Oil Falls to $50 Per Barrel
The price of oil remained soft this week.
Data from the EIA released Wednesday showed American crude inventories unexpectedly increasing to a one-year high.
The market had actually expected a decline in inventories. Wednesday's data marks the 10th consecutive weekly increase in U.S. oil stocks and frightened off investors, pushing prices down to just $50 per barrel yesterday.
Of course, OPEC was there to try to prop up prices.
Reuters reported yesterday that Russia is now considering a cut to its oil supply and is in talks with Saudi Arabia over how much to cut and when.
This is something we were expecting.
Just two weeks ago I wrote to you saying, “Anytime the price of oil gets too high, OPEC just comes out and says it has to increase production for one reason or another. And when it gets too low... you got it: it's got to decrease production for one reason or another.”
The Reuters report is a good example of this. In fact, I'm beginning to wonder if Reuters and OPEC are somehow in cahoots. Anytime Russia and Saudi Arabia are reported to meet, Reuters always conveniently seems to be there to report on it.
Either way, the news of the potential cut to Russian oil supply didn't help to boost prices this time. But I'm sure we can expect OPEC to continue talking about supply cuts over the next few weeks.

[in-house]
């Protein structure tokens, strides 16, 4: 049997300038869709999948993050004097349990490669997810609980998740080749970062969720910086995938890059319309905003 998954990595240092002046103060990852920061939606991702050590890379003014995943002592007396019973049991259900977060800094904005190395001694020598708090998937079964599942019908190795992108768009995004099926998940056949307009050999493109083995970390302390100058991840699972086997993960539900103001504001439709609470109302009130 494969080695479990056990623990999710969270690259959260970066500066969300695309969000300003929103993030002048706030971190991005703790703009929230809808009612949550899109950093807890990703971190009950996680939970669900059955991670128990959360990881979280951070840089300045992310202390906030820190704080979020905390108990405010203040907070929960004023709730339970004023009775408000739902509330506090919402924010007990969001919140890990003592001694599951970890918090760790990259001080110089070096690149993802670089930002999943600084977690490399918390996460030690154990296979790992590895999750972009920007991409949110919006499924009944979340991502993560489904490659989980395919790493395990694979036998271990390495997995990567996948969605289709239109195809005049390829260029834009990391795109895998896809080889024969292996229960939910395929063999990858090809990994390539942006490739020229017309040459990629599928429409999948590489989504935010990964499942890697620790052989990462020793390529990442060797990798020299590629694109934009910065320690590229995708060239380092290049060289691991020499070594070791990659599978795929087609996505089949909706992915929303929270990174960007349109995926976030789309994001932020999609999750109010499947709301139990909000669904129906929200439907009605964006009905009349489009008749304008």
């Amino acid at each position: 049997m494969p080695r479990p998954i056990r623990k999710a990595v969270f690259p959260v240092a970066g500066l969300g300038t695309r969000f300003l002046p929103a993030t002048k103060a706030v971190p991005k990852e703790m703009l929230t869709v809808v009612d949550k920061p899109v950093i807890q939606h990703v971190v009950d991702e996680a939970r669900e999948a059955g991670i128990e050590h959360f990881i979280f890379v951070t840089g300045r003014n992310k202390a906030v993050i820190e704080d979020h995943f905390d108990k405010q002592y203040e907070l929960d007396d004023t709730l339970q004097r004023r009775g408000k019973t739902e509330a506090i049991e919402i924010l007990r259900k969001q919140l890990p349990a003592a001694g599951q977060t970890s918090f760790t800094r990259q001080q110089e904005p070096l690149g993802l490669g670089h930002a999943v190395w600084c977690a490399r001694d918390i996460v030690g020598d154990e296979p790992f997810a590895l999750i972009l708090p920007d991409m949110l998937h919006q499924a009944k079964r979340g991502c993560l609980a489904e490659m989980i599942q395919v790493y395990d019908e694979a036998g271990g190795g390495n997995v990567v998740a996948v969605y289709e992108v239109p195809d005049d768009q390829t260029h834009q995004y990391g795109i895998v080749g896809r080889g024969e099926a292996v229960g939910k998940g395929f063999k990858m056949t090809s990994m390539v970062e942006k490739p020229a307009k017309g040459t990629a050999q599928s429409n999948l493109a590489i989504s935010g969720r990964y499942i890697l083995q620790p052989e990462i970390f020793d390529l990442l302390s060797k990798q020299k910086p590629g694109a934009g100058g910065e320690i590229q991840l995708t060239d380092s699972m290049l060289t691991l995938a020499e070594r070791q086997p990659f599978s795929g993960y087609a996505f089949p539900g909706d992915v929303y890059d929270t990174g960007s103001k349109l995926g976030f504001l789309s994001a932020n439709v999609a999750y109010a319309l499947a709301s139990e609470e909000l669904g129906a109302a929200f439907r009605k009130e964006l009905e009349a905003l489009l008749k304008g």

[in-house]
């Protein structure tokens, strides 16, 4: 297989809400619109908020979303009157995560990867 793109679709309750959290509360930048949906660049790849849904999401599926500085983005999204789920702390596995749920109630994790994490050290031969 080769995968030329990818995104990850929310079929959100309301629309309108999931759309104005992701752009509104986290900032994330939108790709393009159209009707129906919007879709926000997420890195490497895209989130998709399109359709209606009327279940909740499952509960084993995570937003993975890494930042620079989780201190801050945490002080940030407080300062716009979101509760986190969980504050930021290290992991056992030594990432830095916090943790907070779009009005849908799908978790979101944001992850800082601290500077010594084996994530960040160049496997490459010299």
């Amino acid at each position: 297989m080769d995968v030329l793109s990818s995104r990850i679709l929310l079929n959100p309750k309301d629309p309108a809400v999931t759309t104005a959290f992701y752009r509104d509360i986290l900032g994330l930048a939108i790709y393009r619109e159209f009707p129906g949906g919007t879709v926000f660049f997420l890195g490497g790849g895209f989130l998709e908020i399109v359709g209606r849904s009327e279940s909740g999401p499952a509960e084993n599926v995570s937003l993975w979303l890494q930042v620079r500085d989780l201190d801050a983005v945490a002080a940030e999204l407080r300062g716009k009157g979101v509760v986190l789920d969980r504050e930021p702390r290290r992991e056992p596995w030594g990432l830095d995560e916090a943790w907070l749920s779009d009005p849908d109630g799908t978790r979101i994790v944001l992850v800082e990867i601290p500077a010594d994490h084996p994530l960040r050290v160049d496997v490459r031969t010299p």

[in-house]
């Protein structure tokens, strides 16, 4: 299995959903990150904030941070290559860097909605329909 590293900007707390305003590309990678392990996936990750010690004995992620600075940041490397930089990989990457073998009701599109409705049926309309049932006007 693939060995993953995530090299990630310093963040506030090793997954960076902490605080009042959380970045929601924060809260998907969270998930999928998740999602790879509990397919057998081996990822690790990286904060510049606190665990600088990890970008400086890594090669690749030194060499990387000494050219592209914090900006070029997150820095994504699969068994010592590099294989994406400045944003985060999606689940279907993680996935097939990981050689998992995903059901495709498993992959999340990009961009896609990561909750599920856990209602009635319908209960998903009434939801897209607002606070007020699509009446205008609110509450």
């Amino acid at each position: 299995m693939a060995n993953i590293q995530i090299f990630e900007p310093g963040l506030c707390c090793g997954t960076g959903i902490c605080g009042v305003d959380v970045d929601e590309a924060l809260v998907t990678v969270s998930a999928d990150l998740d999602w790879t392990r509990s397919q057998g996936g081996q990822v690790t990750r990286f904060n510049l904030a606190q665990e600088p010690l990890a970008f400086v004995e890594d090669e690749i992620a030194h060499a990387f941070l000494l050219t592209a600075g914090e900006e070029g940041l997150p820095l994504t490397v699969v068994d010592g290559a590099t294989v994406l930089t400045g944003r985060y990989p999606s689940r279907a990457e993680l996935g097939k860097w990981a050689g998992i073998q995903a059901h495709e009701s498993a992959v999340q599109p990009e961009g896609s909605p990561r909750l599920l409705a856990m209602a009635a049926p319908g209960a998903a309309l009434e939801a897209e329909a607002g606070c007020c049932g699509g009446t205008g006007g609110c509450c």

It's difficult to say if any of that will actually have an immediate affect on oil prices. But I think we can be certain that OPEC and other oil producers are going to do everything they can to get oil prices higher than $50 per barrel.
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Right now, oil is cheap. On Monday, I even mentioned that gas prices are so low as a result that people are getting surprised at the pump. And even though it may remain cheap for the next few weeks or so, it won't stay that way for long.
I'm not ready to say oil has hit a bottom just yet. But it's getting close. Investors would do well to use this time to purchase high-quality oil stocks for long-term holding.
I think it's very important to always keep in mind that oil is, in fact, a finite resource. And even though the demand for crude oil will lessen in the future, that's still a long way off.
The demand for oil has skyrocketed over the past several decades. But it isn't expected to peak for another 20 years or so.
Wood Mackenzie, a major energy industry consultant, doesn't see oil demand peaking until 2036. And that's a conservative estimate. Many major energy companies see oil demand continuing to rise through 2050.
Point is, the demand for oil will continue to increase for now. And it's a resource the world will ultimately run out of.
“My grandfather rode a camel, my father rode a camel, I drive a Mercedes, my son drives a Land Rover, his son will drive a camel.”
— Rashid bin Saeed Al Maktoum, Former Vice President of the United Arab Emirates
With oil prices at $50 per barrel, there looks to be much more upside than downside. I think it's a great time to start looking into high-quality oil production stocks for long-term holding.
Until next time,
As an editor at Energy and Capital, Luke’s analysis and market research reach hundreds of thousands of investors every day. Luke is also a contributing editor of Angel Publishing’s Bull and Bust Report newsletter. There, he helps investors in leveraging the future supply-demand imbalance that he believes could be key to a cyclical upswing in the hard asset markets. For more on Luke, go to his editor’s page.
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